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Tidal Traders Review

Tidal Traders is an in play lay betting tipster service for football games. The system has been developed by an unnamed author (under the pen names of Alex Hope and Mike Atherton).

What does the product offer?

Tidal Traders is a lay betting system that also provides users with selections that takes advantage of in game trading. Tidal Traders comes in the form of a PDF document as well as selections emailed to users. It is claimed to have a strike rate of 82%. The selections are mostly based in top division European Football with an emphasis on English, Spanish and German football. The laying odds aren’t any higher than 3.0 on Betfair.

How does the product work?

The system for Tidal Traders seems to be based around momentum and form with the unnamed author generally keeping quiet about this. What I can glean however is that Tidal Traders seems to be based around laying in the last 20 minutes of the game choosing the current score to lay against (i.e. betting that one team will score in this period). Tidal Traders takes advantage of high scoring games in the main.

What is the initial investment?

Access to Tidal Traders is available for £19 at the time of writing although it is heavily implied that this is a limited time offer. After this the selection service runs to £29 per month. There is a 60 day money back guarantee in place as this is sold through ClickBank.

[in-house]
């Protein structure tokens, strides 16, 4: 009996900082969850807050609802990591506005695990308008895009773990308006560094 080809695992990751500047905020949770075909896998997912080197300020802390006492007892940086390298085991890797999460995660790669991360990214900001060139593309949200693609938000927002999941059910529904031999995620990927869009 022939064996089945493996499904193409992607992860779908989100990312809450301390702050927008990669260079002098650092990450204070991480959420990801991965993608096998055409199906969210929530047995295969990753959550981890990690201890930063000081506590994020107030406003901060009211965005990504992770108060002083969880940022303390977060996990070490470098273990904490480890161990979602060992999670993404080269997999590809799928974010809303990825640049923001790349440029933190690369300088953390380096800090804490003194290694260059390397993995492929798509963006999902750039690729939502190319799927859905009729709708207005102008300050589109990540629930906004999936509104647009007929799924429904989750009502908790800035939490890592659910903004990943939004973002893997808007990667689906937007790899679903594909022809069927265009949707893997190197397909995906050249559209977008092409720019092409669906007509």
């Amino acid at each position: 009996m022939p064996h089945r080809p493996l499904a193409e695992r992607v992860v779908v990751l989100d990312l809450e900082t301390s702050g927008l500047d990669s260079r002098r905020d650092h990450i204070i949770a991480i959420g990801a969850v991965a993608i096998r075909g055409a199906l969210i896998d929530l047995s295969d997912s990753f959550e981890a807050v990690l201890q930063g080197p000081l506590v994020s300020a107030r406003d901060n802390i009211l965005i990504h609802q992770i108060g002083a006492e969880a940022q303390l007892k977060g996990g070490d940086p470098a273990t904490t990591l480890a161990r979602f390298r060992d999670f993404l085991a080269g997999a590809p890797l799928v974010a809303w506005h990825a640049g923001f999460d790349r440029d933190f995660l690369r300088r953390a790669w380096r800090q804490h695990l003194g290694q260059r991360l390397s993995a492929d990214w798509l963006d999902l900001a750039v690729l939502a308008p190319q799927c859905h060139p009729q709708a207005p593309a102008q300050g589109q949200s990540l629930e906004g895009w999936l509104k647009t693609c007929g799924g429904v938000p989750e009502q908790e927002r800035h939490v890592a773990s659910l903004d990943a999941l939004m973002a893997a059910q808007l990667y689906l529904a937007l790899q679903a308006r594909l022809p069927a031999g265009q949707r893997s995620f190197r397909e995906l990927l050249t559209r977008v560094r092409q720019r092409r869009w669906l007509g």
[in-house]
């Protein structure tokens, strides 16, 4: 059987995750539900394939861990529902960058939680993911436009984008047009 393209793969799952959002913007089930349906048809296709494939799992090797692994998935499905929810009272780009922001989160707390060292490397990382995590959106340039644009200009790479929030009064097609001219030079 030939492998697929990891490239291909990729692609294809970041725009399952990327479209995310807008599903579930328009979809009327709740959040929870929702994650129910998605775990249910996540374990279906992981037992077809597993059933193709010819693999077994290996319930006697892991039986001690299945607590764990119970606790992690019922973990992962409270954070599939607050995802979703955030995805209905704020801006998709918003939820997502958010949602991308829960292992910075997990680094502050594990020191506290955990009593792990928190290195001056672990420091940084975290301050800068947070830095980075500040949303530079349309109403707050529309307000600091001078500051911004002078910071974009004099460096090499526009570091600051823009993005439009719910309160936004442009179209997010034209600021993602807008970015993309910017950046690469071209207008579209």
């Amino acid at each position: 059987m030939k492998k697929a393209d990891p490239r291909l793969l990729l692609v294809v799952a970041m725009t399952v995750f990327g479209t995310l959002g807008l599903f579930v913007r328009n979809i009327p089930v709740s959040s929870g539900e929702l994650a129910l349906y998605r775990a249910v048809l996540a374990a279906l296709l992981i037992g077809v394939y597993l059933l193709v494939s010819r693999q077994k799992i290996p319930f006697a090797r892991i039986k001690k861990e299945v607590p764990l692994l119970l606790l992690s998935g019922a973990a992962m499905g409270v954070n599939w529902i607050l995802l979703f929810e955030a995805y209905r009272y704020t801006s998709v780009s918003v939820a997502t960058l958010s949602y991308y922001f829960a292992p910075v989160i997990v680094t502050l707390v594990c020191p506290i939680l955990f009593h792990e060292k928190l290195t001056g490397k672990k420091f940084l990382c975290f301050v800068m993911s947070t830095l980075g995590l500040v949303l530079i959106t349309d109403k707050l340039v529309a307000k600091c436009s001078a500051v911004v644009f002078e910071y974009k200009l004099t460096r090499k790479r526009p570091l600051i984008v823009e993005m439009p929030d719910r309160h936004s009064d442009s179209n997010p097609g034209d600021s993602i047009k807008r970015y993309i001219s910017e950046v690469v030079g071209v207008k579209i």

What is the rate of return?

According to the creator of Tidal Traders he is able to earn a consistent profit of 70 points per month on average.


Despite the claims, Tidal Traders doesn’t seem to operate on all that secret a system and my initial feeling after looking at this is that it is a product that has been hastily thrown together to make a quick buck. Examples of this include lines such as “Although we never really made thousands at the time, we were winning enough to make profit but the biggest problem was that we were losing way more than we were winning”. This could just be bad copy but I can’t help but see this as indicative of a larger problem. Personally, I’d give this a miss as when this is combined with an author who hides behind a pen name like that, it raises certain questions that I don’t feel it answers well enough.



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From: Simon Roberts